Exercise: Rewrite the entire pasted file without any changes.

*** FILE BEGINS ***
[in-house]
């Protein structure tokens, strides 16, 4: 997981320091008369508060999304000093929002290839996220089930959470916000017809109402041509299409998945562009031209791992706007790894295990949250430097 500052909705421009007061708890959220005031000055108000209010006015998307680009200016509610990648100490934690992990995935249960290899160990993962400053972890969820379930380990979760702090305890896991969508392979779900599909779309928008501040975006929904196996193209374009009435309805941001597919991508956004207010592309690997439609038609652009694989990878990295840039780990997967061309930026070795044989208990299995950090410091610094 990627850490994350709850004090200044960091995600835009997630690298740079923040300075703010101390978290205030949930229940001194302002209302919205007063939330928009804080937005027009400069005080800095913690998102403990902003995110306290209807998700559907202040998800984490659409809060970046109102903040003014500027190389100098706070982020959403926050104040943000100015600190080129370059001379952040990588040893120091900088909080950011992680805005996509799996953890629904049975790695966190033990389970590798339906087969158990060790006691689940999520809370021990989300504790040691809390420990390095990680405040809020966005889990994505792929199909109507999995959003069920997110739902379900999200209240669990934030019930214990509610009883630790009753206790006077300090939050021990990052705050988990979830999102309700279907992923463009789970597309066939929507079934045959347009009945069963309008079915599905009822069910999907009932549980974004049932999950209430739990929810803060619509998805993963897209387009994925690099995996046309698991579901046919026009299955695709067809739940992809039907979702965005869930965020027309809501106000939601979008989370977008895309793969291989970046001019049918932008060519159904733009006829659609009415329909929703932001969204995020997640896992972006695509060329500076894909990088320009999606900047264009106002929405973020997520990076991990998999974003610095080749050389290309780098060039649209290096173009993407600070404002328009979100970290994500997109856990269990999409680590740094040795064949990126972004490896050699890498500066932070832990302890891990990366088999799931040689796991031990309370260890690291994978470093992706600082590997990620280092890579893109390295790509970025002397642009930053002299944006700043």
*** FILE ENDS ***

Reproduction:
[in-house]
């Protein structure tokens, strides 16, 4: 997981320091008369508060999304000093929002290839996220089930959470916000017809109402041509299409998945562009031209791992706007790894295990949250430097 500052909705421009007061708890959220005031000055108000209010006015998307680009200016509610990648100490934690992990995935249960290899160990993962400053972890969820379930380990979760702090305890896991969508392979779900599909779309928008501040975006929904196996193209374009009435309805941001597919991508956004207010592309690997439609038609652009694989990878990295840039780990997967061309930026070795044989208990299995950090410091610094 990627850490994350709850004090200044960091995600835009997630690298740079923040300075703010101390978290205030949930229940001194302002209302919205007063939330928009804080937005027009400069005080800095913690998102403990902003995110306290209807998700559907202040998800984490659409809060970046109102903040003014500027190389100098706070982020959403926050104040943000100015600190080129370059001379952040990588040893120091900088909080950011992680805005996509799996953890629904049975790695966190033990389970590798339906087969158990060790006691689940999520809370021990989300504790040691809390420990390095990680405040809020966005889990994505792929199909109507999995959003069920997110739902379900999200209240669990934030019930214990509610009883630790009753206790006077300090939050021990990052705050988990979830999102309700279907992923463009789970597309066939929507079934045959347009009945069963309008079915599905009822069910999907009932549980974004049932999950209430739990929810803060619509998805993963897209387009994925690099995996046309698991579901046919026009299955695709067809739940992809039907979702965005869930965020027309809501106000939601979008989370977008895309793969291989970046001019049918932008060519159904733009006829659609009415329909929703932001969204995020997640896992972006695509060329500076894909990088320009999606900047264009106002929405973020997520990076991990998999974003610095080749050389290309780098060039649209290096173009993407600070404002328009979100970290994500997109856990269990999409680590740094040795064949990126972004490896050699890498500066932070832990302890891990990366088999799931040689796991031990309370260890690291994978470093992706600082590997990620280092890579893109390295790509970025002397642009930053002299944006700043």